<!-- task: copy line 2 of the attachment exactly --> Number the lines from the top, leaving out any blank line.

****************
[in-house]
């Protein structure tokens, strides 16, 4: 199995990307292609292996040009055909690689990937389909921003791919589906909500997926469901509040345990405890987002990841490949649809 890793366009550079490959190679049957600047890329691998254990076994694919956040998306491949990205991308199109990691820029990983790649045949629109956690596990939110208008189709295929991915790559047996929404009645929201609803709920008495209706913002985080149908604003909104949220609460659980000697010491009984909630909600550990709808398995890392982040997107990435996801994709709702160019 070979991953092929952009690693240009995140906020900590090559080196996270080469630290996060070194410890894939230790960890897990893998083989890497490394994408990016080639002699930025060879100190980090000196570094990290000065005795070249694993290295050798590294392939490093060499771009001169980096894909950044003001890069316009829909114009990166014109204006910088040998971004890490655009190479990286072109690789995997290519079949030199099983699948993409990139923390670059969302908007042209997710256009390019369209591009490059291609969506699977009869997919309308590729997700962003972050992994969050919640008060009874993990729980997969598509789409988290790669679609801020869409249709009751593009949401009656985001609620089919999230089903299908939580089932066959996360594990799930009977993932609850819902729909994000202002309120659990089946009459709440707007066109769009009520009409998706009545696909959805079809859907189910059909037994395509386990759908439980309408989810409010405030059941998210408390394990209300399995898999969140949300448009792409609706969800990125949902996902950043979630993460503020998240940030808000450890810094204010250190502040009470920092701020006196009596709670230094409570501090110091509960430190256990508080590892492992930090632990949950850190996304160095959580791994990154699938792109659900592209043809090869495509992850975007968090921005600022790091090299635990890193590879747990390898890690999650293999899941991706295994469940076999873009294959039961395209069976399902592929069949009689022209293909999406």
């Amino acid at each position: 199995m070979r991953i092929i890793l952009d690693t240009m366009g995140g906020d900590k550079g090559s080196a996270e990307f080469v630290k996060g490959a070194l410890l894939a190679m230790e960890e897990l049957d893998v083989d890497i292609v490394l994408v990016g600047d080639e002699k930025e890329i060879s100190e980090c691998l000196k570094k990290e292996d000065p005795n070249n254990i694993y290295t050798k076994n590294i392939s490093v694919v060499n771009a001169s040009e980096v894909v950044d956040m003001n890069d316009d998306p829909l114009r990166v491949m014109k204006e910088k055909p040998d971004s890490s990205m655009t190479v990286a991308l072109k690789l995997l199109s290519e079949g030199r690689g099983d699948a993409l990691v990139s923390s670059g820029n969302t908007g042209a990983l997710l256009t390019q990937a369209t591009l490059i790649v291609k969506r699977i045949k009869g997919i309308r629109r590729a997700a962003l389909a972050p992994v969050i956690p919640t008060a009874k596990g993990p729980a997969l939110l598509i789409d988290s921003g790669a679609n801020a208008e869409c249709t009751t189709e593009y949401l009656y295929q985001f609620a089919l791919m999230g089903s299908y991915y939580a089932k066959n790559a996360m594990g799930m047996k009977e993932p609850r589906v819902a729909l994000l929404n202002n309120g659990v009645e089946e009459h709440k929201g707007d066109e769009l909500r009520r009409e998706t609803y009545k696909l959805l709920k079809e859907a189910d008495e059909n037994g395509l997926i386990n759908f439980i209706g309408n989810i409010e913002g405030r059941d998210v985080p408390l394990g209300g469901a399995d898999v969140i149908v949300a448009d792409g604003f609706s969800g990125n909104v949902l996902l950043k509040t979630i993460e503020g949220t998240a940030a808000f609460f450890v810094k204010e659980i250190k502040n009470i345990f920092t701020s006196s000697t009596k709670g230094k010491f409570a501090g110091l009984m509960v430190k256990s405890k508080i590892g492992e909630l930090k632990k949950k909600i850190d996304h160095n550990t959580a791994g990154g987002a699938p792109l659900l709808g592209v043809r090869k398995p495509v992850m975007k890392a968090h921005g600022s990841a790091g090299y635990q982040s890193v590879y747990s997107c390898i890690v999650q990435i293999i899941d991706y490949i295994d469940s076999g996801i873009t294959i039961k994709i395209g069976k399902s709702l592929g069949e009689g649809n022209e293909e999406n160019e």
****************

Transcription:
């Protein structure tokens, strides 16, 4: 199995990307292609292996040009055909690689990937389909921003791919589906909500997926469901509040345990405890987002990841490949649809 890793366009550079490959190679049957600047890329691998254990076994694919956040998306491949990205991308199109990691820029990983790649045949629109956690596990939110208008189709295929991915790559047996929404009645929201609803709920008495209706913002985080149908604003909104949220609460659980000697010491009984909630909600550990709808398995890392982040997107990435996801994709709702160019 070979991953092929952009690693240009995140906020900590090559080196996270080469630290996060070194410890894939230790960890897990893998083989890497490394994408990016080639002699930025060879100190980090000196570094990290000065005795070249694993290295050798590294392939490093060499771009001169980096894909950044003001890069316009829909114009990166014109204006910088040998971004890490655009190479990286072109690789995997290519079949030199099983699948993409990139923390670059969302908007042209997710256009390019369209591009490059291609969506699977009869997919309308590729997700962003972050992994969050919640008060009874993990729980997969598509789409988290790669679609801020869409249709009751593009949401009656985001609620089919999230089903299908939580089932066959996360594990799930009977993932609850819902729909994000202002309120659990089946009459709440707007066109769009009520009409998706009545696909959805079809859907189910059909037994395509386990759908439980309408989810409010405030059941998210408390394990209300399995898999969140949300448009792409609706969800990125949902996902950043979630993460503020998240940030808000450890810094204010250190502040009470920092701020006196009596709670230094409570501090110091509960430190256990508080590892492992930090632990949950850190996304160095959580791994990154699938792109659900592209043809090869495509992850975007968090921005600022790091090299635990890193590879747990390898890690999650293999899941991706295994469940076999873009294959039961395209069976399902592929069949009689022209293909999406």